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Judge blocks Homewood ski expansion at Lake Tahoe

January 07, 2013|By Bettina Boxall
  • The moon rises above Sierra Nevada peaks near South Lake Tahoe.
The moon rises above Sierra Nevada peaks near South Lake Tahoe. ( Brian van der Brug / Los Angeles…)

A federal judge has blocked plans to greatly expand a small Placer County ski resort on the western shore of Lake Tahoe after finding that the project’s environmental review was inadequate. 

In a mixed decision issued Friday, U.S. District Court Judge William Shubb ruled that Placer County and regional planners had improperly decided that plans for a smaller project weren’t economically feasible. He ordered them to reconsider a less ambitious proposal as part of a revised environmental review under California law and the bi-state compact that regulates development in the Tahoe basin.

The environmental report “misleads the public by suggesting that ticket sales revenue is the only relevant factor in assessing the financial viability of” the Homewood Mountain Resort expansion project, Shubb wrote.

But the judge, who ruled in favor of the proposal on some summary judgement motions, added that “This does not necessarily mean that the project or some version of it may not go forward at some point in time.”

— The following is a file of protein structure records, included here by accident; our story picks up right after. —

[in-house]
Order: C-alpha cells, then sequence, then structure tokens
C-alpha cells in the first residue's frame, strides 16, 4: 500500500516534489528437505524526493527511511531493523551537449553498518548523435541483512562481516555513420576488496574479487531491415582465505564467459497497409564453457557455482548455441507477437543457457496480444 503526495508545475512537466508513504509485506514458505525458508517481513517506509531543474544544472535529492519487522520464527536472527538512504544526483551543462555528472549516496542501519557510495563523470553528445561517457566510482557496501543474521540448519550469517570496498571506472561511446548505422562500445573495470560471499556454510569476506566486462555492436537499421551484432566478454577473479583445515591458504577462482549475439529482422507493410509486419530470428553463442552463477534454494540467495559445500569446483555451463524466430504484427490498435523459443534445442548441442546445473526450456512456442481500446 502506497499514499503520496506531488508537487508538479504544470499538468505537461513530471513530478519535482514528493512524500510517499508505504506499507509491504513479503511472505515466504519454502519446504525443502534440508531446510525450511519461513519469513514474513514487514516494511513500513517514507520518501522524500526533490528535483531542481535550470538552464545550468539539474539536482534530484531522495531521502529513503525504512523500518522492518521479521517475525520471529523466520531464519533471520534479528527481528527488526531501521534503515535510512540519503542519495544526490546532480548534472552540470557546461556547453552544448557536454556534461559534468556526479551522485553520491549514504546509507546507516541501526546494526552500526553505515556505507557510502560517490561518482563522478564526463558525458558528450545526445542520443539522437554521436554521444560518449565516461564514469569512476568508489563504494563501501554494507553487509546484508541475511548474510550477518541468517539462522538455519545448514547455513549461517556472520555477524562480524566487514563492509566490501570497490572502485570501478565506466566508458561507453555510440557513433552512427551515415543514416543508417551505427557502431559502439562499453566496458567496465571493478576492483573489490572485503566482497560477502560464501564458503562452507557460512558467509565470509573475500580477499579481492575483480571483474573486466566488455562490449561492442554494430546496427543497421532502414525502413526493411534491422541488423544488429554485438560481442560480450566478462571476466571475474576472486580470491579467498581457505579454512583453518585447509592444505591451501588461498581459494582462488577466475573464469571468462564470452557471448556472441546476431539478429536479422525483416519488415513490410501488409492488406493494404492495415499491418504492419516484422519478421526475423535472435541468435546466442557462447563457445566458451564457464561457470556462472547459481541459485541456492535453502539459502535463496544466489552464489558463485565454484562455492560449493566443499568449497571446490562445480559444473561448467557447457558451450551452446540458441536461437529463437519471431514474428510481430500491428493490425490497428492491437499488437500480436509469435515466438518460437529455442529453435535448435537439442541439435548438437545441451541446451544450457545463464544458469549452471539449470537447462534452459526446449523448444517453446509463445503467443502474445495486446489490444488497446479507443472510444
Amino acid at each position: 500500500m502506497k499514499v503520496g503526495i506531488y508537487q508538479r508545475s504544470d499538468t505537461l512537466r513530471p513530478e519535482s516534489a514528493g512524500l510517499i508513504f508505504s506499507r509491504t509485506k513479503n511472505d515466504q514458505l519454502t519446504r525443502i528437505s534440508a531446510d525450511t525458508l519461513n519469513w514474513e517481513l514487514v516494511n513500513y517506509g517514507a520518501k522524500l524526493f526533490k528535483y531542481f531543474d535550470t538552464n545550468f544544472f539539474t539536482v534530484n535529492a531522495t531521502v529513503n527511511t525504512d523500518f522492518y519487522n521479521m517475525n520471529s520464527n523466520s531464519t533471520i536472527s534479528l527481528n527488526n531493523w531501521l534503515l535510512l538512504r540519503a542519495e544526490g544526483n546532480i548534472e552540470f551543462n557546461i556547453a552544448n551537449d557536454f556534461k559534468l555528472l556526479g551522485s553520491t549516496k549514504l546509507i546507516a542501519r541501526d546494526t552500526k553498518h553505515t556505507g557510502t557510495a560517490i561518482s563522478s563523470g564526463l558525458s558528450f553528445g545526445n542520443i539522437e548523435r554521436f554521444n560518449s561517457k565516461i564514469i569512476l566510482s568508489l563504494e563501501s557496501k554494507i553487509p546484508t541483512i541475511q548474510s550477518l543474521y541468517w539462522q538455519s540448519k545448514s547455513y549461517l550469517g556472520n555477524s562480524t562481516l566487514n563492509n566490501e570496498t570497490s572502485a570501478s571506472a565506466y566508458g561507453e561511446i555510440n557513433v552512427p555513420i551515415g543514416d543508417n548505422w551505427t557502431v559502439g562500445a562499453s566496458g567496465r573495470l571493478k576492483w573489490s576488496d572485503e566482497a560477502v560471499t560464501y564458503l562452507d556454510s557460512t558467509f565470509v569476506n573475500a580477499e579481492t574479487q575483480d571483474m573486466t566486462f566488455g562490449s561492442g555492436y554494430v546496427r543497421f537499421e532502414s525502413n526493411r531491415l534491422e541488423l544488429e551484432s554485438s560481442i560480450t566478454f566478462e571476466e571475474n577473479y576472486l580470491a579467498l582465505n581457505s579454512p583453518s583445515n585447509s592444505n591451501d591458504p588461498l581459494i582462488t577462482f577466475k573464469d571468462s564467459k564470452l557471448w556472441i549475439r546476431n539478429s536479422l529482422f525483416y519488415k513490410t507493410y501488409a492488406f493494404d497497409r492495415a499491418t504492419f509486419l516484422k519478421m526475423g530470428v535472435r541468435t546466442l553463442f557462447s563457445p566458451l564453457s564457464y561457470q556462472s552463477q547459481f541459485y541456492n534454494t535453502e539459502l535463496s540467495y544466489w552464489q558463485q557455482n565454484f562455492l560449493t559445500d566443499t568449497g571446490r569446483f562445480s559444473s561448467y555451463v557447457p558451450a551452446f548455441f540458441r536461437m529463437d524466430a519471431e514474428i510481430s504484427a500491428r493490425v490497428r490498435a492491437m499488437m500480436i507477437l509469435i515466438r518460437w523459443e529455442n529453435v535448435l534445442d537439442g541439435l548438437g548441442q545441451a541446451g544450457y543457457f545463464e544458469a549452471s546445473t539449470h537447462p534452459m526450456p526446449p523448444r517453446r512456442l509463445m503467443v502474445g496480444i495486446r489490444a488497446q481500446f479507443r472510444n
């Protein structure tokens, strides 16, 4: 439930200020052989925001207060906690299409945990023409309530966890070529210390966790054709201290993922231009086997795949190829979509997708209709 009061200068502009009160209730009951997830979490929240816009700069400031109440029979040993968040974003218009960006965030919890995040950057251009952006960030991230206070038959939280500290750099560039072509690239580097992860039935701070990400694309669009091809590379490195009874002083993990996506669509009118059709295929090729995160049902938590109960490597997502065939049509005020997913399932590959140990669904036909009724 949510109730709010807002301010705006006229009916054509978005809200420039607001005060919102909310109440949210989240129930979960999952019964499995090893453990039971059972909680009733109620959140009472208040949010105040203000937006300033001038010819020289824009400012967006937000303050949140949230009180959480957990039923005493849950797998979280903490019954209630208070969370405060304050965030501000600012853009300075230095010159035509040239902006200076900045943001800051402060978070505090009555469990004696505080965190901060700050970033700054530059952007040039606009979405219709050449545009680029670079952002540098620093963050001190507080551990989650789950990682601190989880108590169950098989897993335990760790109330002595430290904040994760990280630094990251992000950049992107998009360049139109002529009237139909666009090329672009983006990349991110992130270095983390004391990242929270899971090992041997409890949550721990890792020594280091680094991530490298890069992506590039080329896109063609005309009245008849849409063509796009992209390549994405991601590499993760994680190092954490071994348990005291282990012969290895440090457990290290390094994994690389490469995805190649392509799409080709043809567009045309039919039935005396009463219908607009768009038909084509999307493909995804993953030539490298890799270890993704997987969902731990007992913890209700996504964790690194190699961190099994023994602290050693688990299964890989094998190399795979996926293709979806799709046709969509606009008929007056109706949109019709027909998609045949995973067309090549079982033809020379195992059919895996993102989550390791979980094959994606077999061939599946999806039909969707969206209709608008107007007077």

The expansion would add 325 condominium and hotel units to the resort in Homewood, Calif., along with commercial space.

The proposal by JMA Ventures and Homewood Village Resorts LLC highlights the tensions over redevelopment in the Tahoe Basin.

The Tahoe Regional Planning Agency last month approved a new basin plan that allows greater density and taller buildings in town centers on the lake’s shore. The agency hopes the changes will give builders the financial incentive to replace aging motels and commercial strips with greener, more inviting development to stimulate the local economy and reduce urban runoff that diminishes the lake’s famed clarity.

But the Sierra Club, which filed the Homewood lawsuit with Friends of the West Shore, argues that loosening height and density restrictions will promote more traffic and pollution in the scenic basin.

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